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Size and genotype affect resistance to mortality caused by OsHV-1 in Crassostrea gigas

Dégremont, Lionel
Aquaculture 2013 v.416-417 pp. 129-134
Crassostrea gigas, DNA, Ostreid herpesvirus 1, adults, equations, genotype, growers, immune system, juveniles, mortality, oysters, pathogens, risk, seawater, selection methods, summer, temperature, triploidy, viral load, viruses, winter, France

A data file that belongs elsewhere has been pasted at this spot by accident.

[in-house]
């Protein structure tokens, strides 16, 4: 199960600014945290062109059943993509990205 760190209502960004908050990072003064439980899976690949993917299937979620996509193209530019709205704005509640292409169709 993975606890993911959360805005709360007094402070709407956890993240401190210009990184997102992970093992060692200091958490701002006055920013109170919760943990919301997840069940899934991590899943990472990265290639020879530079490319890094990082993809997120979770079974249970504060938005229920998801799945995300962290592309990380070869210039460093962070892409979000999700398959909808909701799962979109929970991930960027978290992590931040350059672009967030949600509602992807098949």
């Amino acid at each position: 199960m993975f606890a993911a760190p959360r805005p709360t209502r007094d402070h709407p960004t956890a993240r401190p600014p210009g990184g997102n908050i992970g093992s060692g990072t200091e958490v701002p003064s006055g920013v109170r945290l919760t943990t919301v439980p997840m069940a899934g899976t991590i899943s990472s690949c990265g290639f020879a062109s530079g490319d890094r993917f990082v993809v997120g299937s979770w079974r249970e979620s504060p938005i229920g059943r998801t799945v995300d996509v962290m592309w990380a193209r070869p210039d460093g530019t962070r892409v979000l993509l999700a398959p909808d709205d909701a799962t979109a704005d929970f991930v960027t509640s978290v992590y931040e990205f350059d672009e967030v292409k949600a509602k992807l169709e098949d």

As with summer mortalities reported in France between 2001 and 2006, mortality caused by the Ostreid herpesvirus 1 (OsHV-1) in Crassostrea gigas affects mostly juveniles, although adults can also be impacted to a small extent. This could suggest that both mortalities have similar causes and that establishment of resistance, in particular to the Ostreid herpesvirus 1 (OsHV-1), depends on either the size or the age of oysters. The present study reports an investigation of both size and age using three cohorts produced during winter and three produced during summer. Each cohort contained oysters genetically selected to be resistant or susceptible to the summer mortality phenomenon, as well as unselected control oysters. Any abnormal mortality was recorded between production and placement in the field. Transfer to field conditions was then made over thirty deployments between July 2009 and September 2011. All mortalities occurred when seawater temperature was above 16°C, which was termed the ‘risk’ period. For all deployments made during the risk period, mortality was observed within two weeks post-deployment and most episodes lasted over a week. For deployments made outside of the risk period, mortality occurred as soon as the next risk period began. The absence of detection of OsHV-1 at deployment, the presence of a high viral load of OsHV-1 (>10+6 DNA copies per mg of fresh tissue) on moribund oysters sampled during peak mortality, and the mortality kinetic all suggest that the mortalities can be attributed to this pathogen alone. The major finding of this study was that the resistance to mortality caused by OsHV-1 increased with both age and size, suggesting a maturation of the immune system against the virus. In field conditions, the relationship between mortality and size was stronger than the relationship between mortality and age. Regression equations of oyster size or age at the onset of the mortality event were derived to estimate the mortality due to OsHV-1. Although larger animals always tended to be more resistant to OsHV-1 than smaller ones, mortality in unselected oysters remained high (>70%) for the size range 0–10g. Selective breeding to improve resistance to OsHV-1 remains the best way to significantly reduce mortality; however, prudent management strategies for oyster growers could also potentially offer viable solutions. For example, deploying juveniles at a site favouring the growth of oysters after the threat of exposure to OsHV-1 has passed (i.e. at the end of the risk period), and by using cultural practices favouring high growth and/or a site for which the risk period is short due to the seawater temperature. Use of triploid oysters or lines selected for higher growth is also discussed.